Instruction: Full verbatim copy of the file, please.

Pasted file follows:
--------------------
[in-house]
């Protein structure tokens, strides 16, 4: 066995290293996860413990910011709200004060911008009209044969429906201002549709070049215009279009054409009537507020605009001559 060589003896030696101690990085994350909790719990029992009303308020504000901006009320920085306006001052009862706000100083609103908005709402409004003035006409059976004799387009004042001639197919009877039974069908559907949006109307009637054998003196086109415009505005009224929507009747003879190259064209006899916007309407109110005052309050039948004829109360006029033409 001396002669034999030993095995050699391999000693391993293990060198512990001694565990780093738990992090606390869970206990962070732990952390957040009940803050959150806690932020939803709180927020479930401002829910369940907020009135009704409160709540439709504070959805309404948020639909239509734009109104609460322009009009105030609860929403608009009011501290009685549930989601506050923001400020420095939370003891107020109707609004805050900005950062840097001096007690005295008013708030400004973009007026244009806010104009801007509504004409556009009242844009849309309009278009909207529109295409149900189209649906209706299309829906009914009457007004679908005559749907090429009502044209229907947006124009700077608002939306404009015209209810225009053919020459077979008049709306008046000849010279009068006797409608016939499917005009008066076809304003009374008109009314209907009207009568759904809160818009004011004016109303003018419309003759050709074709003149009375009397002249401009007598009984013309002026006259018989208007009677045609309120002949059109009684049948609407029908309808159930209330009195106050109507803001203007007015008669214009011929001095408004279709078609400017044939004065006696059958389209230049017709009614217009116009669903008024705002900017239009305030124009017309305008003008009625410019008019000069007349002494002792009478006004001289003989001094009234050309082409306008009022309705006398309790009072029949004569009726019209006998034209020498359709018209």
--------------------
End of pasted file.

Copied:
[in-house]
């Protein structure tokens, strides 16, 4: 066995290293996860413990910011709200004060911008009209044969429906201002549709070049215009279009054409009537507020605009001559 060589003896030696101690990085994350909790719990029992009303308020504000901006009320920085306006001052009862706000100083609103908005709402409004003035006409059976004799387009004042001639197919009877039974069908559907949006109307009637054998003196086109415009505005009224929507009747003879190259064209006899916007309407109110005052309050039948004829109360006029033409 001396002669034999030993095995050699391999000693391993293990060198512990001694565990780093738990992090606390869970206990962070732990952390957040009940803050959150806690932020939803709180927020479930401002829910369940907020009135009704409160709540439709504070959805309404948020639909239509734009109104609460322009009009105030609860929403608009009011501290009685549930989601506050923001400020420095939370003891107020109707609004805050900005950062840097001096007690005295008013708030400004973009007026244009806010104009801007509504004409556009009242844009849309309009278009909207529109295409149900189209649906209706299309829906009914009457007004679908005559749907090429009502044209229907947006124009700077608002939306404009015209209810225009053919020459077979008049709306008046000849010279009068006797409608016939499917005009008066076809304003009374008109009314209907009207009568759904809160818009004011004016109303003018419309003759050709074709003149009375009397002249401009007598009984013309002026006259018989208007009677045609309120002949059109009684049948609407029908309808159930209330009195106050109507803001203007007015008669214009011929001095408004279709078609400017044939004065006696059958389209230049017709009614217009116009669903008024705002900017239009305030124009017309305008003008009625410019008019000069007349002494002792009478006004001289003989001094009234050309082409306008009022309705006398309790009072029949004569009726019209006998034209020498359709018209």